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6 Superwomen that Need their own Film NOW!

6 Superwomen that Need their own Film NOW!

Morgan Female Superheroes.png

This past weekend, I finally saw Captain Marvel. One word:

Amazing.

As many of you probably know, this was the first movie of the Marvel film franchise with a female lead. The movie itself had everything a feminist could want: a strong - physically and mentally- female lead with depth, character., and, best of all, she was held up by no man.

Of course, one or two movies among the plethora of male-dominated superhero films is not the goal. The goal is much more. Here are six diverse superheroes who need to grace our screens next.

  1. Katana (DC)

Source:  ComicVine

Source: ComicVine

Katana is a Japanese master swordswoman whose blade, the Soultaker, contains the soul of her dead husband. The Soultaker sword collects the spirit of every person it kills, allowing a certain amount of communication between their ghosts and the person who wields the blade. Often appearing as a member of superhero teams like the Birds of Prey or the black-ops squad Outsiders, Katana received her big-screen debut in Suicide Squad, but still: An Asian, female, superhero? If DC knows what’s good for them, they’ll think about making Katana’s fascinating backstory into a film of its own.

2. She-Hulk (Marvel)

Source:  ComicVine

Source: ComicVine

Why isn’t there an origin story film about She-Hulk? Seriously, she’d be perfect for it. She-Hulk is a fun character with a unique role in Marvel comics: lawyer to the superhero community. She shares her cousin Bruce Banner’s Hulk powers, but unlike him, she retains her original personality after hulking out. Her power manifests as super strength, green skin, and a confident personality, and her legal career fills an interesting niche in a universe where many heroes “solve” their problems with physical fights.

3. Nubia (DC)

Source:  ComicVine

Source: ComicVine

Everyone knows of Wonder Woman, but a little known fact is that she had a twin named Nubia. Just like Diana, Nubia was molded out of clay, created to be the heroine's black sister. However, Nubia was kidnapped and raised by Mars, who controlled her mind and trained her to be an evil warrior. She and Wonder Woman go head-to-head in one issue, only to realize they're evenly matched. DC? We have your next movie! A sequel to Wonder Woman featuring her twin? A WoC as the lead, to boot? Yes, please!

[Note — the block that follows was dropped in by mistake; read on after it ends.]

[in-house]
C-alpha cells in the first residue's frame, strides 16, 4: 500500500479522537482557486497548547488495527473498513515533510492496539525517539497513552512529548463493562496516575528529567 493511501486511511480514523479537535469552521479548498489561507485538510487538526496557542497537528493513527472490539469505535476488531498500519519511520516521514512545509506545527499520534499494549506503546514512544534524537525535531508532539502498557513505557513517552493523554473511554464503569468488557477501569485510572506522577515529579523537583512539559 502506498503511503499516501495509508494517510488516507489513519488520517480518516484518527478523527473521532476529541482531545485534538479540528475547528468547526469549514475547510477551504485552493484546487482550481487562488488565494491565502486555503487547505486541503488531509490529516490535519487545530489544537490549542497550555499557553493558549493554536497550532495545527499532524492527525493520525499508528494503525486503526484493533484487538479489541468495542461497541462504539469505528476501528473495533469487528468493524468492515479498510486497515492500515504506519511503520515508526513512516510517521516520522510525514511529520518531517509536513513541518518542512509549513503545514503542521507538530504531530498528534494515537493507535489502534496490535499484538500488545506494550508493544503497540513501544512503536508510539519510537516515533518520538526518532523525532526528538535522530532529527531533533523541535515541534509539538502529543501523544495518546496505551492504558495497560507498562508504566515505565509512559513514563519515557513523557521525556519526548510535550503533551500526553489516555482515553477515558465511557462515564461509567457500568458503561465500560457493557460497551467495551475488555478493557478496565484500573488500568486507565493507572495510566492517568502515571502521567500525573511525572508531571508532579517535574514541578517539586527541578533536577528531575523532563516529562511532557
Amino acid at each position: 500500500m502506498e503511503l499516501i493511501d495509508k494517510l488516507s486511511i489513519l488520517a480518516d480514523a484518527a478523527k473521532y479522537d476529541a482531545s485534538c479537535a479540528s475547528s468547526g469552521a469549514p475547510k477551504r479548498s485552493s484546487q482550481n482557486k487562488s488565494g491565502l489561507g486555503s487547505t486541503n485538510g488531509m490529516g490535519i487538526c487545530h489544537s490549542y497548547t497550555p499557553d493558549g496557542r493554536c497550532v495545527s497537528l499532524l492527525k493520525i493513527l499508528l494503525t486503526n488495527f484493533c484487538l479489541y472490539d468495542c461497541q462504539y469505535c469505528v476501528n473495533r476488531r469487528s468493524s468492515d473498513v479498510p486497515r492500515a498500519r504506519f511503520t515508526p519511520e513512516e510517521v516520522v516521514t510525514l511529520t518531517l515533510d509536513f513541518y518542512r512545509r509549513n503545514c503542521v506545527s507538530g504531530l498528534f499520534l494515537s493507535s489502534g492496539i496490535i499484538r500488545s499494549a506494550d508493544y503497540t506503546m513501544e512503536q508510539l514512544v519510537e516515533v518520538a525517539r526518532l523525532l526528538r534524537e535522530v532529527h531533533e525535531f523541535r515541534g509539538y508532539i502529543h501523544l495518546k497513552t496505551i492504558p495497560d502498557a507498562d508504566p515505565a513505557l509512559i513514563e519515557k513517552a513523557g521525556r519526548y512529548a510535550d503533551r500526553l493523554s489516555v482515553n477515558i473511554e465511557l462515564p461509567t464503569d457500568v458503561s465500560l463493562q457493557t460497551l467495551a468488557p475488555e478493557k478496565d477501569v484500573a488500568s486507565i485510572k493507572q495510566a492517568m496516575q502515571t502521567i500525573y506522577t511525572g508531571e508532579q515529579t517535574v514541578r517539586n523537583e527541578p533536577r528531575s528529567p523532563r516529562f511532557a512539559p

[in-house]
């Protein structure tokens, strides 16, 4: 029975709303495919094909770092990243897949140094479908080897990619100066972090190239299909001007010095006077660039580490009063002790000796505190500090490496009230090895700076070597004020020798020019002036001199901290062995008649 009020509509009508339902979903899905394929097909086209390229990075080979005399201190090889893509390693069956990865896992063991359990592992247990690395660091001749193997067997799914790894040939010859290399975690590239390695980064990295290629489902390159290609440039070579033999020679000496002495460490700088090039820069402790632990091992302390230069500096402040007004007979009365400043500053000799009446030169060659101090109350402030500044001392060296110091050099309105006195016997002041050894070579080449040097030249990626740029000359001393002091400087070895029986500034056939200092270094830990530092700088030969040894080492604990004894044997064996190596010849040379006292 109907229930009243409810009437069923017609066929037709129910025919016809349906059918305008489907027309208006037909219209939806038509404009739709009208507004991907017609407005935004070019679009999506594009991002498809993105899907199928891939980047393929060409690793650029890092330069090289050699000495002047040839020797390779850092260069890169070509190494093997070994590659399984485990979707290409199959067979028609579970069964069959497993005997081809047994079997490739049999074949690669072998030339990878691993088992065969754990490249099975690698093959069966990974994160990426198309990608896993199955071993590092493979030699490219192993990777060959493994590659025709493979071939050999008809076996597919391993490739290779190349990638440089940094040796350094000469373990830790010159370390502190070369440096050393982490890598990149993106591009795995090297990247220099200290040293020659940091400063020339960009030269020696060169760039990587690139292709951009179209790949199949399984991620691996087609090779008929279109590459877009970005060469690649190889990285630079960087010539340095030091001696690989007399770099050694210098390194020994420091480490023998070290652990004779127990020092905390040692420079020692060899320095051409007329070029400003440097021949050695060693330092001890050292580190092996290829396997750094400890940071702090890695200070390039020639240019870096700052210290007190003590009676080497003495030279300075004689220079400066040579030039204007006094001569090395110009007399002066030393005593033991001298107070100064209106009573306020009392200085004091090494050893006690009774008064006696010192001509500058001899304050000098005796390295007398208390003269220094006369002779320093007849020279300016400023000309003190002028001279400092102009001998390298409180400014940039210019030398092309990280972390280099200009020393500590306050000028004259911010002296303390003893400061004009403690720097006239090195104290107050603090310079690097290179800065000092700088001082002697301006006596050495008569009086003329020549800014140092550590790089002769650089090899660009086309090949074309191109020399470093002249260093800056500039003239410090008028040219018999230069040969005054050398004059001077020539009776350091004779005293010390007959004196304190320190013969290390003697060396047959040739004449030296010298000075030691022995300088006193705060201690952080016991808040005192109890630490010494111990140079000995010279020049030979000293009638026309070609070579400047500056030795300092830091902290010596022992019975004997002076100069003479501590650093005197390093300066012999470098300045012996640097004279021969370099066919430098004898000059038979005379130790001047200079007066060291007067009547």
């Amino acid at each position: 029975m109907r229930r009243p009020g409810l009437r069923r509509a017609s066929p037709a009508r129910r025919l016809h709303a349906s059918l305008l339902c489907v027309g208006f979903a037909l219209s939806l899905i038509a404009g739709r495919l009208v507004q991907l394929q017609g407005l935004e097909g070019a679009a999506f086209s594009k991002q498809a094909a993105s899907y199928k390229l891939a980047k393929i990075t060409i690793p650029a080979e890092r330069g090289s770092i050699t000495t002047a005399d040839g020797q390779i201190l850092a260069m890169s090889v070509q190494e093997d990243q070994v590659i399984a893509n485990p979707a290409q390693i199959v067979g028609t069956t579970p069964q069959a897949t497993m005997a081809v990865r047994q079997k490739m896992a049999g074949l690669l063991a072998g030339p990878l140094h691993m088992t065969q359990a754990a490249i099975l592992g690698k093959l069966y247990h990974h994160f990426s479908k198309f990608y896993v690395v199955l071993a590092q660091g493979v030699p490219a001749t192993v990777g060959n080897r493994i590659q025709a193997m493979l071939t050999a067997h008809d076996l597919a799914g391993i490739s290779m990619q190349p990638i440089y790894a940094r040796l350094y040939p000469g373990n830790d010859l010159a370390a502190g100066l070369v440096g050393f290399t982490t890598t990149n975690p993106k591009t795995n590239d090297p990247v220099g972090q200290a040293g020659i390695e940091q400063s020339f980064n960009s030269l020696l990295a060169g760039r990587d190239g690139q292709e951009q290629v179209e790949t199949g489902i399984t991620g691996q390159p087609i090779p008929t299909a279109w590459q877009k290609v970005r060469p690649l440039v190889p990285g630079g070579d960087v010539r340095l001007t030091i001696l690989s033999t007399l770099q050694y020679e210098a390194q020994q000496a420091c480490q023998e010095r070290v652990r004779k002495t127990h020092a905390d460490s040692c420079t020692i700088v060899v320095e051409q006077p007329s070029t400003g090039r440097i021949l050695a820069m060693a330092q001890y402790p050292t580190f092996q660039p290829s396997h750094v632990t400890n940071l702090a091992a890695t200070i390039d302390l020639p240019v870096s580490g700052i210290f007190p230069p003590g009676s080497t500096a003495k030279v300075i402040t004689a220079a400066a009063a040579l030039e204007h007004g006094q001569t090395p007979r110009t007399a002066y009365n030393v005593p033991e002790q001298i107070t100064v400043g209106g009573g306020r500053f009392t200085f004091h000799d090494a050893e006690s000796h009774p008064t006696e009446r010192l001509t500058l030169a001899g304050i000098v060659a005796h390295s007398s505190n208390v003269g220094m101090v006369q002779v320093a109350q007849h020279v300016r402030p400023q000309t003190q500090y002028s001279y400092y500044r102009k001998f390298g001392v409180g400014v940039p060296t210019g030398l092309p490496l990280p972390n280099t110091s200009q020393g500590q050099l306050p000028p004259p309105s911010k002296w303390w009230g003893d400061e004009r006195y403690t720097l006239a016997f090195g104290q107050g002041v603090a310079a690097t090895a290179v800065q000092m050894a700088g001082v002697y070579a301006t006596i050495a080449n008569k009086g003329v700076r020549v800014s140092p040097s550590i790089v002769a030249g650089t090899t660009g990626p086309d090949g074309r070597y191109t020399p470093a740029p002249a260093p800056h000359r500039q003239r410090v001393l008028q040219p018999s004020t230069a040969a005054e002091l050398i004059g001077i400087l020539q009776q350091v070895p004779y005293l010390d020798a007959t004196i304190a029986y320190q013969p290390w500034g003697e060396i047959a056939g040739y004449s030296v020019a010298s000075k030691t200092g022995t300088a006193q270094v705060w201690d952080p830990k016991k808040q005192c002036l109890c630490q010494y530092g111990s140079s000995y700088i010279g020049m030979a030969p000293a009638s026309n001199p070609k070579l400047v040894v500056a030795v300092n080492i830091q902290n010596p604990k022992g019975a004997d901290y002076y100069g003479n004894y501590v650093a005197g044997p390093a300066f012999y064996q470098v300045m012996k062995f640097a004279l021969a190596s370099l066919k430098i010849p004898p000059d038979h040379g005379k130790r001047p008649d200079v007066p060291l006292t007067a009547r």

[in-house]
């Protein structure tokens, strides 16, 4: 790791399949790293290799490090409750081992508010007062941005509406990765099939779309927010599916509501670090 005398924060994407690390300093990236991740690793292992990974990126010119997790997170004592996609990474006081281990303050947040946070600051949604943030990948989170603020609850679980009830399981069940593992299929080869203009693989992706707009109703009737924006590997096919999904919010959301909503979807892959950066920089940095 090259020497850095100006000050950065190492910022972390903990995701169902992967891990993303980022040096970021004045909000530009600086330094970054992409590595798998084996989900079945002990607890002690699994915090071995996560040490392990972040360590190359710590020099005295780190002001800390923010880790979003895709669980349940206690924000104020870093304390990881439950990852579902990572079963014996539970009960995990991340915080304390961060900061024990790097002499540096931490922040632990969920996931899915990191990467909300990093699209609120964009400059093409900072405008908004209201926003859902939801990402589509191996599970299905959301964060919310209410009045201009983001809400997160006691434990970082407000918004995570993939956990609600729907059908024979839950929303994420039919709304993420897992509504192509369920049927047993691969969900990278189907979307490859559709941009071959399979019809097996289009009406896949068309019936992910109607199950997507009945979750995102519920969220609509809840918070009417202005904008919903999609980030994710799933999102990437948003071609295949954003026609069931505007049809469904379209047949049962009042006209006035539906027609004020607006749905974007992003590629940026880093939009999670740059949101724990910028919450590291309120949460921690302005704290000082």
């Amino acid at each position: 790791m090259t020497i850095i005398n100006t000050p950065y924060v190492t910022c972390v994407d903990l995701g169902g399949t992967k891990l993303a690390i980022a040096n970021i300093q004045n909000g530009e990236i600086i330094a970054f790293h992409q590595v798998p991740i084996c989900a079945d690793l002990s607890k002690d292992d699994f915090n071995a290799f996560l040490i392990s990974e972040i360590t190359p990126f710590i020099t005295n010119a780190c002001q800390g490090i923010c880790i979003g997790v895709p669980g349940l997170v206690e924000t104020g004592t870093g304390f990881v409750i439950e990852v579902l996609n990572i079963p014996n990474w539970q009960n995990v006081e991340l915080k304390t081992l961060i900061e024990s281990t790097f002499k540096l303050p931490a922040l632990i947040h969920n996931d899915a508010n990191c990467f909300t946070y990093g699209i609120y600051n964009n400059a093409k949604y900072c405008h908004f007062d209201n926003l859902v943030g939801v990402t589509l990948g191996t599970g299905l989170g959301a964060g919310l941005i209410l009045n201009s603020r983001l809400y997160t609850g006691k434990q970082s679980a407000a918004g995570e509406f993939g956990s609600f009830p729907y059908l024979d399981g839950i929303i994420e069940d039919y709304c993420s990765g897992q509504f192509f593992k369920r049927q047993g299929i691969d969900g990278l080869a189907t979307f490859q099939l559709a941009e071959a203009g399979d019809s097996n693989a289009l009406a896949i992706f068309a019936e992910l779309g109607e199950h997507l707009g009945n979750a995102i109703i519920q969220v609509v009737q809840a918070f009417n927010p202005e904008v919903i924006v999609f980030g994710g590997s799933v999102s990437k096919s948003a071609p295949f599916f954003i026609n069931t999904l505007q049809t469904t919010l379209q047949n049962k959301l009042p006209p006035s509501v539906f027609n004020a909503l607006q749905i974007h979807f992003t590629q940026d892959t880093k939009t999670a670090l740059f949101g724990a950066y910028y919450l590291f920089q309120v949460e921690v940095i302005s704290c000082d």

4. Batgirl/Oracle (DC)

Source:  ComicVine

Source: ComicVine

Barbara Gordon, Batgirl, changed her callsign to Oracle after the Joker infamously broke her spine in The Killing Joke. It’s a dark and controversial moment in Batman canon, but it led to a unique recovery arc for Barbara, as she forged a new role for herself as the information center of Batman’s team. As one of the only superheroes in a wheelchair, a film on the creation of the Oracle - without some false recovery invalidating people with disabilities - is well overdue.

5. Storm Ororo Munroe

Source:  ComicVine

Source: ComicVine

Storm, is the child of a tribal princess of Kenya and an American photojournalist, David Munroe. Storm is able to control the weather and atmosphere. She’s one of the most powerful mutants on the planet and some think she’s a goddess. She’s one of the few African American superheroes and deserves to be in her own film on the big screen - and come on, you have to admit, Storm is a great name for a film.

6. Faith (Valiant)

First appearing in Valiant’s superhero comic Harbinger in 1992, Faith returned as a solo hero in 2016. Her superpowers (flight, force fields) are pretty typical, but what she’s most known for is her relatability. In a genre that often caters to a target audience of nerd boys, Faith is very much a nerd girl and is actually into fandom. She’s also the only plus-size superhero with any real name recognition, providing much-needed representation in a genre dominated by restrictive beauty standards.

Some of these you may have heard of for the first time here, but I hope these are the first of many. So what can you do to promote these heroines having their own films? Go to social media. Tweet your favorite celebrities, producers, and writers. Who knows? Maybe somebody will see it and make one of these badass women into the next big blockbuster film.

By Morgan Gjoen.

 
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